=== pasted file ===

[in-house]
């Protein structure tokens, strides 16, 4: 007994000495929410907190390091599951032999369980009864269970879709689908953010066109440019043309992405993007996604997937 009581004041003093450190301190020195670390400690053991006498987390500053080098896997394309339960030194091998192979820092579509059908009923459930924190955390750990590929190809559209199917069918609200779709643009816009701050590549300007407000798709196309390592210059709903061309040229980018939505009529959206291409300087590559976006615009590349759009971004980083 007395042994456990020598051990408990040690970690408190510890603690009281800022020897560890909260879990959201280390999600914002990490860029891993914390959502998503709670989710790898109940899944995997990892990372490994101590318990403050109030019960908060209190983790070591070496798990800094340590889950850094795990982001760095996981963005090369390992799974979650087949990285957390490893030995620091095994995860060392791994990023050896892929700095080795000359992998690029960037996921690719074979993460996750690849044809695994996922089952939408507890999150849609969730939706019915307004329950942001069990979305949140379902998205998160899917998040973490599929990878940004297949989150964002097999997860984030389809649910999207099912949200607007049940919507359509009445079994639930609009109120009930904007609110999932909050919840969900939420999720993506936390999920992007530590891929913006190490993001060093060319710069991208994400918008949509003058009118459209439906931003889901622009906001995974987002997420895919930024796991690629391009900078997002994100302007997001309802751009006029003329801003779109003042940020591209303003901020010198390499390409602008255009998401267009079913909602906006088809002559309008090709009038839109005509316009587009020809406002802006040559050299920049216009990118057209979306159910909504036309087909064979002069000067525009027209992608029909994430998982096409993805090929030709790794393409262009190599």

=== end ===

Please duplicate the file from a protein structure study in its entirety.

[in-house]
């Protein structure tokens, strides 16, 4: 007994000495929410907190390091599951032999369980009864269970879709689908953010066109440019043309992405993007996604997937 009581004041003093450190301190020195670390400690053991006498987390500053080098896997394309339960030194091998192979820092579509059908009923459930924190955390750990590929190809559209199917069918609200779709643009816009701050590549300007407000798709196309390592210059709903061309040229980018939505009529959206291409300087590559976006615009590349759009971004980083 007395042994456990020598051990408990040690970690408190510890603690009281800022020897560890909260879990959201280390999600914002990490860029891993914390959502998503709670989710790898109940899944995997990892990372490994101590318990403050109030019960908060209190983790070591070496798990800094340590889950850094795990982001760095996981963005090369390992799974979650087949990285957390490893030995620091095994995860060392791994990023050896892929700095080795000359992998690029960037996921690719074979993460996750690849044809695994996922089952939408507890999150849609969730939706019915307004329950942001069990979305949140379902998205998160899917998040973490599929990878940004297949989150964002097999997860984030389809649910999207099912949200607007049940919507359509009445079994639930609009109120009930904007609110999932909050919840969900939420999720993506936390999920992007530590891929913006190490993001060093060319710069991208994400918008949509003058009118459209439906931003889901622009906001995974987002997420895919930024796991690629391009900078997002994100302007997001309802751009006029003329801003779109003042940020591209303003901020010198390499390409602008255009998401267009079913909602906006088809002559309008090709009038839109005509316009587009020809406002802006040559050299920049216009990118057209979306159910909504036309087909064979002069000067525009027209992608029909994430998982096409993805090929030709790794393409262009190599």